Referred to as ‘the wedding cake’ by many a resident foreigner, the Shanghai Exhibition Center is the ornate monolith of Soviet splendor steadfastly sprawling across an entire city block between the Yan’an Lu elevated highway and Nanjing Xi Lu, and the The Portman Ritz-Carlton.
A classic example of Stalinist architecture, construction was completed on March 5, 1955, with the assistance of the Soviet Union. It followed on from the Sino-Soviet Treaty of Friendship and Alliance, that was ratified in 1945, but only made public in 1950 following Liberation the previous year.
Image via @andersonandlow/Instagram
The building stands on what was once the property of prosperous Jewish property tycoon Silas Aaron Hardoon (1851-1931), the man who funded the building of ‘Shanghai's Fifth Avenue,' the original Nanking Road; a shrewd bit of business that eventually made him one of the city's wealthiest inhabitants
Originally named the ‘Palace of Sino-Soviet Friendship,’ the building was intended to showcase Chinese advances in agriculture and industrial technology during the ‘Bamboo Curtain’ era. But once the honeymoon period between the People’s Republic of China and the Soviet Union was over, and relations began to sour, the building was renamed.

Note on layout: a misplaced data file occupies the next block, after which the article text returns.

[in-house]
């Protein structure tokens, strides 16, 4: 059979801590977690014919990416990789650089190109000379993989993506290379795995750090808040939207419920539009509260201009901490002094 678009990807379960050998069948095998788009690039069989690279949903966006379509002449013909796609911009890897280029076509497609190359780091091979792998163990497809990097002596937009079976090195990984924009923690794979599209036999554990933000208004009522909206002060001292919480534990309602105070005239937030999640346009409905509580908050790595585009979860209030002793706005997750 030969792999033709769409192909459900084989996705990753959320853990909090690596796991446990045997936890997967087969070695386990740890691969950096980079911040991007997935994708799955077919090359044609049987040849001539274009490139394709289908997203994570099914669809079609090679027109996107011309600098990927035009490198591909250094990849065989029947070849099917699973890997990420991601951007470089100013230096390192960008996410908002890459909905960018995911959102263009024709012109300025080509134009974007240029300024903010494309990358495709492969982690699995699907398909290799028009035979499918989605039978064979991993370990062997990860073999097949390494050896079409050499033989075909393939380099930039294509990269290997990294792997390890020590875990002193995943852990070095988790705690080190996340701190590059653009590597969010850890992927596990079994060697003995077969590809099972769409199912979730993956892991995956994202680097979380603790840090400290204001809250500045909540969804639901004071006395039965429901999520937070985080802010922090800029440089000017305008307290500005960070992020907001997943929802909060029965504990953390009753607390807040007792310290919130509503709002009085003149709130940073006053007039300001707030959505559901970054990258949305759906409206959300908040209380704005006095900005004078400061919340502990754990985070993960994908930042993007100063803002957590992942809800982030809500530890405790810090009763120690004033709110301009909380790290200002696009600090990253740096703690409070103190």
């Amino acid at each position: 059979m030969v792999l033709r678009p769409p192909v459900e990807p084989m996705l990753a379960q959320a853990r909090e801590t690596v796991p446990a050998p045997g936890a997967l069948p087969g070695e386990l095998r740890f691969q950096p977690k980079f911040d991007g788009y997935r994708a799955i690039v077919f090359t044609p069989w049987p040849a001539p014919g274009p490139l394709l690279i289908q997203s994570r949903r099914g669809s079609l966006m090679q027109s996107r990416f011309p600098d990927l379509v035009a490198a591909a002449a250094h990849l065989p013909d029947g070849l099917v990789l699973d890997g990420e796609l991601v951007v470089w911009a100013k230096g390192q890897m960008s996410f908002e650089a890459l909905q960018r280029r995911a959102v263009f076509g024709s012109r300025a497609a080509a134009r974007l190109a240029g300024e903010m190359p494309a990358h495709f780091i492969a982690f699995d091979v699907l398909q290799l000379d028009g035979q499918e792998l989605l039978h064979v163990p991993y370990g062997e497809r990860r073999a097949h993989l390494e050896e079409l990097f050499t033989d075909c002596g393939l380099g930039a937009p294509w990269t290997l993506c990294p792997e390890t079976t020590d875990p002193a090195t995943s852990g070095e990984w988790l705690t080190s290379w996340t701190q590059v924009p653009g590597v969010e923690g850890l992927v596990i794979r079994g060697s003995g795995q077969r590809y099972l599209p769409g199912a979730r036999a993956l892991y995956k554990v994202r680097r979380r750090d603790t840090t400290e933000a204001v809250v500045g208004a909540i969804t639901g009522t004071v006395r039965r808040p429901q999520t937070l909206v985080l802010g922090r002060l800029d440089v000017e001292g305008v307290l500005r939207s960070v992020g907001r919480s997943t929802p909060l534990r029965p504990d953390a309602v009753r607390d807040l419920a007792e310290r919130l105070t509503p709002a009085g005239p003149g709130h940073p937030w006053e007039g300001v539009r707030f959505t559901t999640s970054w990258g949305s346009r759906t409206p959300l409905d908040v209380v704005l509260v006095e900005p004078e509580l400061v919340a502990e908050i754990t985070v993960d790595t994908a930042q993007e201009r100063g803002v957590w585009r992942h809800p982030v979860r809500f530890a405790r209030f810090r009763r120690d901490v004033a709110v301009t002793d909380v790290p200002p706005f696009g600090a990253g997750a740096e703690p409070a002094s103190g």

The building was called the Shanghai Pavilion during the Cultural Revolution, before being given its present name during the period of Reform and Opening-up.
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And there it still stands, remaining in use as an exhibition space, one of the most iconic buildings in the city, in all its unsubtle, ostentatious and monumental glory. With its bold Bolshevik strokes and its gilded spire topped with the Soviet star, it stands testament to the ties between the two countries, their shared history and the influence the Soviet Union once enjoyed here.
This article was originally published in March 5, 2017. It has been updated and republished on
[Cover image via Wikimedia]
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